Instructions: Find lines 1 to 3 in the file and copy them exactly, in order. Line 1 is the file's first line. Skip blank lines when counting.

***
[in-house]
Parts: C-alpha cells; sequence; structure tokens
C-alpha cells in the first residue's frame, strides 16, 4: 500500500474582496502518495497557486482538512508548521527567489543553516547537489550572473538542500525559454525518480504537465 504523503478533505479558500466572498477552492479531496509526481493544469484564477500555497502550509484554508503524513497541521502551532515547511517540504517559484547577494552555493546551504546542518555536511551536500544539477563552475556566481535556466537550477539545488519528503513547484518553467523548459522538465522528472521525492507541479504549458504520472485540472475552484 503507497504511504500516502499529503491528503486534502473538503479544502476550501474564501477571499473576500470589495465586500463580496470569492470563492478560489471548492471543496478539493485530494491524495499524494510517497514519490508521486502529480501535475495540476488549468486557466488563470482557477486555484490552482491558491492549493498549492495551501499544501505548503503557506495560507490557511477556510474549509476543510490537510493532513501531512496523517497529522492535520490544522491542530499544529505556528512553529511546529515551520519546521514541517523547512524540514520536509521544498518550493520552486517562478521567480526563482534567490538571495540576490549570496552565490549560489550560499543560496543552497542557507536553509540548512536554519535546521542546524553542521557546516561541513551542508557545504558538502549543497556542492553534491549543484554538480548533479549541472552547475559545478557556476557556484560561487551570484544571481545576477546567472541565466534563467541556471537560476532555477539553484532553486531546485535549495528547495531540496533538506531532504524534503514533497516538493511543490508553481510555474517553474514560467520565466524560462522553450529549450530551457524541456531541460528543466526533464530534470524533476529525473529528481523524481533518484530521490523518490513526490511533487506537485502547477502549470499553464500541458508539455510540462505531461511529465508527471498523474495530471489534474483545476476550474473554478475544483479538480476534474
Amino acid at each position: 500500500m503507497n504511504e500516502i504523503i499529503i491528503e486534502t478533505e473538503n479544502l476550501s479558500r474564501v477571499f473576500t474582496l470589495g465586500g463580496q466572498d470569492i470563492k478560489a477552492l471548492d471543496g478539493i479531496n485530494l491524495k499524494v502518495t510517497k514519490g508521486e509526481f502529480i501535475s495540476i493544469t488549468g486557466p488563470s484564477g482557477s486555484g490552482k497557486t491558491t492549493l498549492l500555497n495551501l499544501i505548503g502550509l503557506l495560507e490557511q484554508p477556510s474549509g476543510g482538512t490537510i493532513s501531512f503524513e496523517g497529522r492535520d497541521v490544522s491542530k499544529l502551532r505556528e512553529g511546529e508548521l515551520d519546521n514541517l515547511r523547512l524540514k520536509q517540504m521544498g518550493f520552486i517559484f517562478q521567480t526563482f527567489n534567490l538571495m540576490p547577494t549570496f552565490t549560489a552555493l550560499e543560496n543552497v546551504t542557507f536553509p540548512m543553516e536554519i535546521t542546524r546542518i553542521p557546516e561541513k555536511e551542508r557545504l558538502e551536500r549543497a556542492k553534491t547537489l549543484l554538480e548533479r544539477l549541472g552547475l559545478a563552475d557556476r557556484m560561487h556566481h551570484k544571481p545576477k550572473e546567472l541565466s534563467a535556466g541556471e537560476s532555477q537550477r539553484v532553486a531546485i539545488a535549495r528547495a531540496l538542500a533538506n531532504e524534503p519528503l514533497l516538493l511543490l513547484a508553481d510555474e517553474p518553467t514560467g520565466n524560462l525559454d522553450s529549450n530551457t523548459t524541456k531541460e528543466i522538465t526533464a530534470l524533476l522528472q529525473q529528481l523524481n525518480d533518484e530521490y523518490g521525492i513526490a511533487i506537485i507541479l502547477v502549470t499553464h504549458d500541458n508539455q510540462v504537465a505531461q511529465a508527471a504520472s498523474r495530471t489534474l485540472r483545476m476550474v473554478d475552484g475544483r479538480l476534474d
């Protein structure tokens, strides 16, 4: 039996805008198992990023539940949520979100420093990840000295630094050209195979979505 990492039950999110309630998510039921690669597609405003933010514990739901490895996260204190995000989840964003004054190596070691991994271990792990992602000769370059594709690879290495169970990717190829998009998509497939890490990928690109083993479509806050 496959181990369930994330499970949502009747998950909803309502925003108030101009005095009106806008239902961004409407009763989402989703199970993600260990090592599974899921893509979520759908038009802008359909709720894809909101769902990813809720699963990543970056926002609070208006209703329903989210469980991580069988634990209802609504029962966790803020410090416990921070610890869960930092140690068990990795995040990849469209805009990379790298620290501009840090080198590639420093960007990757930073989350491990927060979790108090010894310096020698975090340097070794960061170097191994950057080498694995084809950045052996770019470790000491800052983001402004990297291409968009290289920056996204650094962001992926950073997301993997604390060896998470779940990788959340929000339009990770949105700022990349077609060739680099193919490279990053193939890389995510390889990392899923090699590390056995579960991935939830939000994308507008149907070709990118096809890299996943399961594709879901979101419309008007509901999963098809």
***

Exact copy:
[in-house]
Parts: C-alpha cells; sequence; structure tokens
C-alpha cells in the first residue's frame, strides 16, 4: 500500500474582496502518495497557486482538512508548521527567489543553516547537489550572473538542500525559454525518480504537465 504523503478533505479558500466572498477552492479531496509526481493544469484564477500555497502550509484554508503524513497541521502551532515547511517540504517559484547577494552555493546551504546542518555536511551536500544539477563552475556566481535556466537550477539545488519528503513547484518553467523548459522538465522528472521525492507541479504549458504520472485540472475552484 503507497504511504500516502499529503491528503486534502473538503479544502476550501474564501477571499473576500470589495465586500463580496470569492470563492478560489471548492471543496478539493485530494491524495499524494510517497514519490508521486502529480501535475495540476488549468486557466488563470482557477486555484490552482491558491492549493498549492495551501499544501505548503503557506495560507490557511477556510474549509476543510490537510493532513501531512496523517497529522492535520490544522491542530499544529505556528512553529511546529515551520519546521514541517523547512524540514520536509521544498518550493520552486517562478521567480526563482534567490538571495540576490549570496552565490549560489550560499543560496543552497542557507536553509540548512536554519535546521542546524553542521557546516561541513551542508557545504558538502549543497556542492553534491549543484554538480548533479549541472552547475559545478557556476557556484560561487551570484544571481545576477546567472541565466534563467541556471537560476532555477539553484532553486531546485535549495528547495531540496533538506531532504524534503514533497516538493511543490508553481510555474517553474514560467520565466524560462522553450529549450530551457524541456531541460528543466526533464530534470524533476529525473529528481523524481533518484530521490523518490513526490511533487506537485502547477502549470499553464500541458508539455510540462505531461511529465508527471498523474495530471489534474483545476476550474473554478475544483479538480476534474